Muscles You Should Exercise, Core

We are excited to bring you this second article about Antagonistic muscles because it deals with your core muscle pairs. Your core muscles (abs) are responsible for more than you may realize, including your posture.  And because most of us store a good deal of body fat in our bellies, our abs are one of the hardest muscle groups to train.

In our last article we focused on explaining the Antagonistic muscle pairs in your upper body (tap Part I to read more). Today we’ll focus on your abs and as you can see, our next article in the series will focus on the muscles of your lower body.

  • Part I – Upper Body
    • Biceps (Bicep Brachii) / Triceps (Triceps Brachii)
    • Chest (Pectoralis Major) / Back (Trapezius)
    • Shoulders (Deltoids) / Back (Latissimus Dorsi)
  • Part II – Core (abs)
    • Abdominals (Rectus Abdominis) / Lower Back (Erector Spinae)
  • Part III – Lower Body

If you create your own workout routines, include exercises for each muscle pair in your workout routine once a week, focusing on flexibility and strength.


The Information contained in this article is from personal experience and is for recreational purposes and should not be taken as expert advice, or for educational or medical reasons.


What are Antagonistic Pairs?

To quickly review what we learned last week, one of the best ways to stay injury free and get a great workout is to be sure you are exercising antagonist muscle pairs. You can think of the antagonists as the opposite muscles, when one muscle contracts, the other relaxes (lengthens).

“Antagonistic muscles are muscles that work in opposition to each other. For example, a person uses certain sets of muscles to open his hand and splay his fingers wide. In order to close the hand and make a fist, however, an antagonistic set of muscles would have to be used. These muscles are important for balance, extending limbs, holding objects aloft, and contracting limbs, among other things.”

∼ wiseGEEK

 

Your core, or abs, are no different. Your lower back works with your abs – let’s see how.


So looking at the diagram below, let’s focus on the antagonistic pairs for your core. Antagonistic muscles are the muscles that move your bones in one direction and the muscle pair moves it back.

The Major Muscles Antagonistic Pairs of the Core

  •  Abdominals (Rectus Abdominis) / Lower Back (Erector Spinae)

What These Muscle Pairs Do For You
(and why you need them)

  • Abdominals (Rectus Abdominis) / Lower Back (Erector Spinae)

The rectus abdominis (abs)  muscle is a paired muscle running vertically on each side of the anterior wall of the human abdomen. Abs and erector spinae (lower back),  located in the back, next to your spine, are an antagonistic pair.

Standing from a lying position we use our abs, while lying on our back we use our lower back muscle. The lower back muscle is a small and weak muscle not very often used in our everyday life. When you are doing crunches you workout your abs, but your lower back plays the role of antagonist muscle and acts to brake the end of the crunch. That’s why you may experience some back pain after ab exercises. Be cautious to build up the muscles in your lower back without jerking or twisting too abruptly. You may want to consider alternative exercises to crunches. Tap here >> 10 Flat Stomach Alternatives to Crunches << for exercises to try instead of crunches.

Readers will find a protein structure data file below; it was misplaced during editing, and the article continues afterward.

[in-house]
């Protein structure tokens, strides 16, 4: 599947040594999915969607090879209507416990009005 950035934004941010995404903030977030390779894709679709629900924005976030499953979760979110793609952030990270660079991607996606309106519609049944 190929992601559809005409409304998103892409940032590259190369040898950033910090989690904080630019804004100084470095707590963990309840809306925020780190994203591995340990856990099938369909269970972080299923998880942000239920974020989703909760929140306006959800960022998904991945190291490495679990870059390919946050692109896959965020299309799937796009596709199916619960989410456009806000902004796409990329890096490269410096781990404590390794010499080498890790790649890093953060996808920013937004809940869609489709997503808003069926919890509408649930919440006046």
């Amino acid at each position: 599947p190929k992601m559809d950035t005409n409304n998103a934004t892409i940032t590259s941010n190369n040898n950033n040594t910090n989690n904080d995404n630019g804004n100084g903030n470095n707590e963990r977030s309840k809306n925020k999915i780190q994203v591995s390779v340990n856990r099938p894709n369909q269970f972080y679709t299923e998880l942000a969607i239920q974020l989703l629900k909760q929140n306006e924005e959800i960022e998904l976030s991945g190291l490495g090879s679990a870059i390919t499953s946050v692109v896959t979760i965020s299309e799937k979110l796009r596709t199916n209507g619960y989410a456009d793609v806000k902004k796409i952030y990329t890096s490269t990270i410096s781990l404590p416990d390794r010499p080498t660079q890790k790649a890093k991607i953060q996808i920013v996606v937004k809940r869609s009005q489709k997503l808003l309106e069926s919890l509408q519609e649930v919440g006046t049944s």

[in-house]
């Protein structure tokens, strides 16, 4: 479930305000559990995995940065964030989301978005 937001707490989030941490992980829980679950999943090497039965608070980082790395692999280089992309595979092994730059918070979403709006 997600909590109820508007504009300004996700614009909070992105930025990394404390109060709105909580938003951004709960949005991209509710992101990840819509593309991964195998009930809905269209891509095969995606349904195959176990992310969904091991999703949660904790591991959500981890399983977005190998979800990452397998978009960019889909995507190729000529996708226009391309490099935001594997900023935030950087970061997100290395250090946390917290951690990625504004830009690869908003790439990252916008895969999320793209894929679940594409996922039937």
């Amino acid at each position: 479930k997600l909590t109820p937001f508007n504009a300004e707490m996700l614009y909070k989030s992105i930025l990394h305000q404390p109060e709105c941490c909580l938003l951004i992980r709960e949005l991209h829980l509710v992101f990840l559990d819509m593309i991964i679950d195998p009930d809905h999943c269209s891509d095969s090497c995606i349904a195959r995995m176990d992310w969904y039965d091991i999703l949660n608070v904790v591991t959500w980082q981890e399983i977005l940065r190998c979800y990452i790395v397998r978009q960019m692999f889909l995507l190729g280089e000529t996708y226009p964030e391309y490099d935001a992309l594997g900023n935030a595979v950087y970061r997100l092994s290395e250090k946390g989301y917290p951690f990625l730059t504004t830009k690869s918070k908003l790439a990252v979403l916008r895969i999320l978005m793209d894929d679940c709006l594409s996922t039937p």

And when the rectus abdominis is well-trained, you can see ‘six pack’ abs that defines a bodybuilder. It’s a difficult muscle to train because most of us store excess fat in our belly. So, we would need to lose the fat there before muscle definition appears.

Agonist Vs. Antagonist

Having two opposing muscle groups is crucial because one can keep the other in check. In a back extension, the abdominals are keeping the lower and middle back muscles in check. If you do a back extension as fast as possible without any weight your spine will move incredibly fast.

 

The job of the antagonist, the abdominals, is to slow down and stop the spine if it moves too fast or too far backward. It’s important that you don’t upset the balance between agonist and antagonist muscles by constantly working one side and leaving the other side alone. This can create imbalances in posture, which can lead to back problems.

Source: livestrong.com

And a word of caution that as you train your abs, be sure to take care of your back. As always, if you are just starting to exercise, it would be wise to seek the advice of your doctor. Additionally, if you have a bad back, or back pain, ask your doctor for exercise recommendations.


Thank you for stopping by today – we hope you found this article informative and useful. Please take a moment to let us know your thoughts about the type of fitness and health related articles you are interested in. We’d love to hear from you!

Wishing you the best of health!

Core Exercises for your consideration…

Want some great exercises to work these agonist/antagonistic muscles? And remember, there are many factors to consider before starting an exercise routine. So, be sure to show your doctor your exercise plan to see if these are right for you.

And Core Motivational Tools for you to consider…

And these books on our affiliate, Amazon, that will explain what core and back muscles to focus on during your next workout (tap the image to browse on Amazon).

Core Anatomy of Fitness: Trainer’s Inside Guide
Anatomy of Core Stability by Hollis Lance Liebman
Healthy Back Anatomy (Anatomies of)
Back RX: A 15-Minute-a-Day Yoga- and Pilates-Based Program to End Low Back Pain
Sources:
Inner Body
Health Line
Workouts, Fitness and Nutrition

Please note:  purchases from our Amazon website links help support our site. And the best part is that there is no additional charge for these purchases. We sincerely appreciate your patronage.